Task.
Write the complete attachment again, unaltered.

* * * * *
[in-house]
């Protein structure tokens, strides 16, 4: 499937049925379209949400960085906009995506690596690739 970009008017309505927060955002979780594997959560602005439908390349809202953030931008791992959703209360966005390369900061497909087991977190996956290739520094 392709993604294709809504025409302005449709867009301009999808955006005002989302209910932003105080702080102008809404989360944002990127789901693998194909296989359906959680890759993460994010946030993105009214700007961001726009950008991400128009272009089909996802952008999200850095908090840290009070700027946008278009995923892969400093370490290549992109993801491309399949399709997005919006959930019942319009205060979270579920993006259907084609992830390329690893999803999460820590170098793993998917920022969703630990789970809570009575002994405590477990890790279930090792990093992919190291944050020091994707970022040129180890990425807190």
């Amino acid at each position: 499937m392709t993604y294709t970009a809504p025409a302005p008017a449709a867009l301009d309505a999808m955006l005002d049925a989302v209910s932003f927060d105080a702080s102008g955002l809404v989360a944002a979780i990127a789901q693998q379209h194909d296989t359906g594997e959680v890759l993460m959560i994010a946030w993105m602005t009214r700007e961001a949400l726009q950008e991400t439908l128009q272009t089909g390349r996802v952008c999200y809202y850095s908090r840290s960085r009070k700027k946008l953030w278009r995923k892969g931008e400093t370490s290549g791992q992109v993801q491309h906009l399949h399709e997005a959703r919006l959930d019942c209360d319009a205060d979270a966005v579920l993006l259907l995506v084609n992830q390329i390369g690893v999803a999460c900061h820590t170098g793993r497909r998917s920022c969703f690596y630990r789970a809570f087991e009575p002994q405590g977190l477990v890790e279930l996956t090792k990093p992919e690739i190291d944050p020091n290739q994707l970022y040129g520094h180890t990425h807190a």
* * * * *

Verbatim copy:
[in-house]
């Protein structure tokens, strides 16, 4: 499937049925379209949400960085906009995506690596690739 970009008017309505927060955002979780594997959560602005439908390349809202953030931008791992959703209360966005390369900061497909087991977190996956290739520094 392709993604294709809504025409302005449709867009301009999808955006005002989302209910932003105080702080102008809404989360944002990127789901693998194909296989359906959680890759993460994010946030993105009214700007961001726009950008991400128009272009089909996802952008999200850095908090840290009070700027946008278009995923892969400093370490290549992109993801491309399949399709997005919006959930019942319009205060979270579920993006259907084609992830390329690893999803999460820590170098793993998917920022969703630990789970809570009575002994405590477990890790279930090792990093992919190291944050020091994707970022040129180890990425807190």
């Amino acid at each position: 499937m392709t993604y294709t970009a809504p025409a302005p008017a449709a867009l301009d309505a999808m955006l005002d049925a989302v209910s932003f927060d105080a702080s102008g955002l809404v989360a944002a979780i990127a789901q693998q379209h194909d296989t359906g594997e959680v890759l993460m959560i994010a946030w993105m602005t009214r700007e961001a949400l726009q950008e991400t439908l128009q272009t089909g390349r996802v952008c999200y809202y850095s908090r840290s960085r009070k700027k946008l953030w278009r995923k892969g931008e400093t370490s290549g791992q992109v993801q491309h906009l399949h399709e997005a959703r919006l959930d019942c209360d319009a205060d979270a966005v579920l993006l259907l995506v084609n992830q390329i390369g690893v999803a999460c900061h820590t170098g793993r497909r998917s920022c969703f690596y630990r789970a809570f087991e009575p002994q405590g977190l477990v890790e279930l996956t090792k990093p992919e690739i190291d944050p020091n290739q994707l970022y040129g520094h180890t990425h807190a």